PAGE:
By DAVID SHOALTS
Wednesday, February 14, 2018
TORONTO -- The Toronto Maple Leafs enjoyed only fleeting success with star scoring duos over the 51 years since their last Stanley Cup.
While there were some great individual statistics posted by the likes of Darryl Sittler and Lanny McDonald and Doug Gilmour and Dave Andreychuk, team success was another matter. The SittlerMcDonald combo in the 1970s made it to one Stanley Cup semi-final and, during the Gilmour-Andreychuk years in the early 1990s, the Leafs made it to two conference finals.
But now, there is the tantalizing prospect the latest duo - Auston Matthews and William Nylander - may be the greatest.
Even better, today's Leafs sport two such pairs, as Nazem Kadri and Mitch Marner are lighting it up since the pairing was formed late last month.
After Kadri and Marner, plus left winger Patrick Marleau, combined for 10 points in a 6-3 win over the Ottawa Senators last weekend, Matthews and Nylander took over the Leafs' bus in Monday's big 4-3 win over the Tampa Bay Lightning, the NHL's first-place team. They finished with three points each against the Lightning. They will try to make it a perfect five-game home stand on Wednesday night when the Columbus Blue Jackets pay a call.
The Leafs won the first four games at Air Canada Centre and the Blue Jackets wrap things up with their visit.
"I think there's chemistry there and we complement each other in different ways," Nylander said. "Auston knows how to score goals, obviously, and [left winger] Zach Hyman gets on the fore-check and creates space for me and Auston to make plays."
At this point, though, Nylander says he is not day-dreaming about seeing their act have as long a run in Toronto as some of their predecessors.
"Right now, you're just thinking about the next game," he said. "You don't think about the future so much."
Given the depth of the current Leafs and the strength of its management of the players and how to work with the cap, the Matthews-Nylander and Kadri-Marner duos offer the prospect of being the most rewarding in franchise history. All of the previous pairs, with Sittler-McDonald the longest-running act at 61/2 seasons, were ultimately undone by management or ownership failings.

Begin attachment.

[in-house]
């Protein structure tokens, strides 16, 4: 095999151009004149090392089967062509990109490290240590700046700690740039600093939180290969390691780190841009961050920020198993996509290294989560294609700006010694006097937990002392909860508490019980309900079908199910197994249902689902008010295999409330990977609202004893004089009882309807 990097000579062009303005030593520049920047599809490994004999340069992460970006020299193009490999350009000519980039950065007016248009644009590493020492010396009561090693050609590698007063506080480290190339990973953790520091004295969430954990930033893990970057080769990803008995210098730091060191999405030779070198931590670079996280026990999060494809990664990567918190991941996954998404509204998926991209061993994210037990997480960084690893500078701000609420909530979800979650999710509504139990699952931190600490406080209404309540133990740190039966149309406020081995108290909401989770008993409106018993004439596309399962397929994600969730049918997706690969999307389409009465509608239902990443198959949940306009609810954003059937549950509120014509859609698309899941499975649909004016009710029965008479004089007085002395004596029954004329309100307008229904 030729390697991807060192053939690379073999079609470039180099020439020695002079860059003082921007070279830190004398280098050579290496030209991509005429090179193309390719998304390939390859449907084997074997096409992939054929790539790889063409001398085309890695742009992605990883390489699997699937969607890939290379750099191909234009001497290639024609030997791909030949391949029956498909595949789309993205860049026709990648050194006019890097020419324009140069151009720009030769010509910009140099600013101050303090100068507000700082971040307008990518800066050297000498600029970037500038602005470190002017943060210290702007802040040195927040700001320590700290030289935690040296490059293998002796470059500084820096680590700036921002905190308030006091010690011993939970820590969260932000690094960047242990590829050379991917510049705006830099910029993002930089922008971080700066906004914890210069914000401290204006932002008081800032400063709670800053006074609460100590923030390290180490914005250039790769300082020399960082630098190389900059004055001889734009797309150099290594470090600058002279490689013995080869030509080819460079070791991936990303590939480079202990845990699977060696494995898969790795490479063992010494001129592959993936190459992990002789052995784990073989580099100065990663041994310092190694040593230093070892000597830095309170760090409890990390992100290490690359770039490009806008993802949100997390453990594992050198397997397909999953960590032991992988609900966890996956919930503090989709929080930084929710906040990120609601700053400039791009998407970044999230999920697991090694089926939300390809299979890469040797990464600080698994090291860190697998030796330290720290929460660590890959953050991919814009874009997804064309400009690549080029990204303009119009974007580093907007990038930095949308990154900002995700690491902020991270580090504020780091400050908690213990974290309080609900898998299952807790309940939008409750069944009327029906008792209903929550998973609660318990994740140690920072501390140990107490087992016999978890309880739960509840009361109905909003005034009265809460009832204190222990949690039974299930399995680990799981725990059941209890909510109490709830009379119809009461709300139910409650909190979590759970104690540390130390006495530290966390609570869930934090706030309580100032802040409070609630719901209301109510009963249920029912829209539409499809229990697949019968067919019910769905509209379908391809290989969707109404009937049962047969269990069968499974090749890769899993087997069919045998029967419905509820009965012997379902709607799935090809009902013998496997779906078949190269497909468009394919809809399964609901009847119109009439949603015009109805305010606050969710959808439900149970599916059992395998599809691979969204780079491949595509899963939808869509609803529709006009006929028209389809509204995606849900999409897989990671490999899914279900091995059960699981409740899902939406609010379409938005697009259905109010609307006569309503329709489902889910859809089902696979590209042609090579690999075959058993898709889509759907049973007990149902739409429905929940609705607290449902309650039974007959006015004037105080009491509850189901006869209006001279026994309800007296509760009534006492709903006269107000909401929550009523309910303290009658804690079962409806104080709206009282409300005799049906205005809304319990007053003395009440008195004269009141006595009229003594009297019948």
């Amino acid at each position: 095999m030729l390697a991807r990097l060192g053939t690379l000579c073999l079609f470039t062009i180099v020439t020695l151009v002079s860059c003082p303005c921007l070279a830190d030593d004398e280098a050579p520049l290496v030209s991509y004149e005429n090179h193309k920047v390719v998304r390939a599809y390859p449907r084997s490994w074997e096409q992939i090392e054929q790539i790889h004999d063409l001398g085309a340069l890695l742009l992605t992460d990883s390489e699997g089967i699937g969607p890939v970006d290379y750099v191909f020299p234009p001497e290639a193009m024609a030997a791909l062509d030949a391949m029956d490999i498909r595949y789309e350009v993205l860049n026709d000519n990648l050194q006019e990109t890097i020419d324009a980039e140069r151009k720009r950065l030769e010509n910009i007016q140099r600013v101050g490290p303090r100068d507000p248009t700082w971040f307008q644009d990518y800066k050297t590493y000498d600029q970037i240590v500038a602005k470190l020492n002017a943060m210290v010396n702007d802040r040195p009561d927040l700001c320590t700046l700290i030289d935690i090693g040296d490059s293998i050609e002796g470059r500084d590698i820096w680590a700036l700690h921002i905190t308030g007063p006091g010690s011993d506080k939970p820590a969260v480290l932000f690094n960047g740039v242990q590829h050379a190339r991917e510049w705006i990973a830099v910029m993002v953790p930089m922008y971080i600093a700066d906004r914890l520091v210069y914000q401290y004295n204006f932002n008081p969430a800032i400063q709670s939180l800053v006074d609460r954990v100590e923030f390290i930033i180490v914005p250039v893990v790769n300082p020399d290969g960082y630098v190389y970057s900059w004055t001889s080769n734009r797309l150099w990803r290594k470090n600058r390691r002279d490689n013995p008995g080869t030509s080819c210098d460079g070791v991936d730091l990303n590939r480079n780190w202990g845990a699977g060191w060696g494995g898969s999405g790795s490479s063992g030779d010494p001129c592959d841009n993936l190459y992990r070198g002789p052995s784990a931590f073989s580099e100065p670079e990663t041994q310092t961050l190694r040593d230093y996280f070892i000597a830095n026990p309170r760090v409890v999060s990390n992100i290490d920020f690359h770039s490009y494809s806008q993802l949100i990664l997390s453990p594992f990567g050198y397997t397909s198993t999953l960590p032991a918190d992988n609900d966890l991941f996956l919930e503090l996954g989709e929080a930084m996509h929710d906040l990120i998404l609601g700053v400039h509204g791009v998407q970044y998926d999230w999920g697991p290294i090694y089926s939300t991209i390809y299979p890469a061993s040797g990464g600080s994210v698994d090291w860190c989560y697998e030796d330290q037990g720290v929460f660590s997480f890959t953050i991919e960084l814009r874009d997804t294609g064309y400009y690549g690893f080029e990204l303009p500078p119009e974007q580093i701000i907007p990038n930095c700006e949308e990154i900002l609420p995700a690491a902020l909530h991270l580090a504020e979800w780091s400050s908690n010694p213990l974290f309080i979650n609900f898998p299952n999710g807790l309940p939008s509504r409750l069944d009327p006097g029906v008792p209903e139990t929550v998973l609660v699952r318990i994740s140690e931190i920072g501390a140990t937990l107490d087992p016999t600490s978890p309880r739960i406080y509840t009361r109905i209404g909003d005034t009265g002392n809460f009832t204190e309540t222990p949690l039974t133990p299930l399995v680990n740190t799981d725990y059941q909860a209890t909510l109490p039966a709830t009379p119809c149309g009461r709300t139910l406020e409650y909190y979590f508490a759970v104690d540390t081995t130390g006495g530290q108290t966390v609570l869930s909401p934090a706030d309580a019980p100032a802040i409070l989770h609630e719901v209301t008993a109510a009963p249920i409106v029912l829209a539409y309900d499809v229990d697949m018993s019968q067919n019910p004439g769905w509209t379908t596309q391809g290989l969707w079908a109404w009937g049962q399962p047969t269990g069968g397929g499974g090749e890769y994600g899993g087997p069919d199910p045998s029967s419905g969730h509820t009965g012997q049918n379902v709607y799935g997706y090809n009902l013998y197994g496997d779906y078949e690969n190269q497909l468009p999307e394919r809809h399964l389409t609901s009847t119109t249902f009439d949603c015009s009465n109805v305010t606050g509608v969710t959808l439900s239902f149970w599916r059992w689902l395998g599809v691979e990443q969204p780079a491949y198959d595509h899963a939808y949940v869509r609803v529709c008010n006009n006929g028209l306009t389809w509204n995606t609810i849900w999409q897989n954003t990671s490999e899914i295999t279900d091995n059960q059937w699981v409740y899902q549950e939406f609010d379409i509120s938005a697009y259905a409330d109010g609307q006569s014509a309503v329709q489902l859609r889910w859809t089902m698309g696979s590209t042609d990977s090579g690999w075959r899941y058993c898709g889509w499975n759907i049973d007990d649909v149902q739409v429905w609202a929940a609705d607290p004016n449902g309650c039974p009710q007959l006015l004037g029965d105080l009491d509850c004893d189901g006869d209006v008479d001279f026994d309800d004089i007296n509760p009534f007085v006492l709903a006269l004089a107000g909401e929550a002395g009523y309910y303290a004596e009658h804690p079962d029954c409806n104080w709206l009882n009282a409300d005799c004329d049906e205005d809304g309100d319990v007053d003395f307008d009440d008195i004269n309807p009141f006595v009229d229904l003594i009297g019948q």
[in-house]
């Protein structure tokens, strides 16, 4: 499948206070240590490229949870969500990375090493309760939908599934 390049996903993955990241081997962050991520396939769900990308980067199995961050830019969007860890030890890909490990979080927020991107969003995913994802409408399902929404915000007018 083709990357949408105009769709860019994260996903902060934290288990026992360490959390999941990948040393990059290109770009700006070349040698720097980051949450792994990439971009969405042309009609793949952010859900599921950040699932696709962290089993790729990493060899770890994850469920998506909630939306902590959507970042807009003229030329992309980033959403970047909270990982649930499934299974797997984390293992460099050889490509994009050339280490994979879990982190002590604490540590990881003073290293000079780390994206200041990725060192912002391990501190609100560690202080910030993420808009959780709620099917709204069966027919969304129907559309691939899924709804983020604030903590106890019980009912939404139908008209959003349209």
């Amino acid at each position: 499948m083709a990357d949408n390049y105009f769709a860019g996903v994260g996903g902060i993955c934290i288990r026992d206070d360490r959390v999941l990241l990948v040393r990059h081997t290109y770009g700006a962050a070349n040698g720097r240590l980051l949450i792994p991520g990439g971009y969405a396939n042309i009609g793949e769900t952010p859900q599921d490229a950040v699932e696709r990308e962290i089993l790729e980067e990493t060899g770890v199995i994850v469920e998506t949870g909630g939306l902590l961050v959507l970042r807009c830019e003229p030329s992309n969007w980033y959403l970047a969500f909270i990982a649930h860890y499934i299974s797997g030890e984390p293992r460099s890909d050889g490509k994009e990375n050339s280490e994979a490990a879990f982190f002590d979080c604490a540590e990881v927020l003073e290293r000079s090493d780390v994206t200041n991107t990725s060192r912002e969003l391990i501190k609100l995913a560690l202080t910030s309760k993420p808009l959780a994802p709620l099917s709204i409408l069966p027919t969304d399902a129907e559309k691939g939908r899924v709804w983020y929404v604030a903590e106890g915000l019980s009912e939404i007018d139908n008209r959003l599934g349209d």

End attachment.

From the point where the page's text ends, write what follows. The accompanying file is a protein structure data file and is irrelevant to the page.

Harold Ballard's chaotic ownership, combined with Punch Imlach's disastrous second act as general manager, sunk the Sittler-McDonald run when the latter was traded in 1979. Steve Stavro, Ballard's successor as majority owner, was responsible for the Gilmour-Andreychuk breakup after 31/2 seasons when Andreychuk was traded in March, 1996, and Gilmour followed him out the door a year later.
Stavro's fight to gain control of the franchise and its arena proved costly when he lost a court fight with a group of minority shareholders over the value of Maple Leaf Gardens Ltd. He had to fork over tens of millions of dollars to the shareholders through the company, so budgets were slashed to accommodate the payout. Goodbye Andreychuk and Gilmore.
The spectre hanging over the current Maple Leafs and their burgeoning duos is the salary cap. Of the four star players, only Kadri is signed long-term with four more years after this season at a cap-friendly hit of US$4.5million a year. Matthews, Nylander and Marner all make around US$900,000, but all of them will be restricted free agents within the next two years.
Nylander is up first, as his entry-level contract expires at the end of this season. Matthews and Marner will be restricted free agents at the end of 2018-19. Matthews will command the biggest pay raise, with his stipend headed to north of US$10-million while the other two can be expected to demand a million or two less if the Leafs are fortunate.
That represents a jump in the Leafs' payroll of at least US$26million, which means plenty of tap dancing ahead for club president Brendan Shanahan and GM Lou Lamoriello, even if next season's cap rises US$7-million to the maximum projection of US$82-million.
In the meantime, Leafs fans are free to dream of the possibilities.
"They make plays, they shoot it," Leafs head coach Mike Babcock said of Matthews and Nylander. "There's a right-handed faceoff guy, there's a left-handed faceoff guy, there's two guys who can play down low in their zone, there's good speed and talent coming at you. It's a good line that, for the most part, can dominate lots of nights.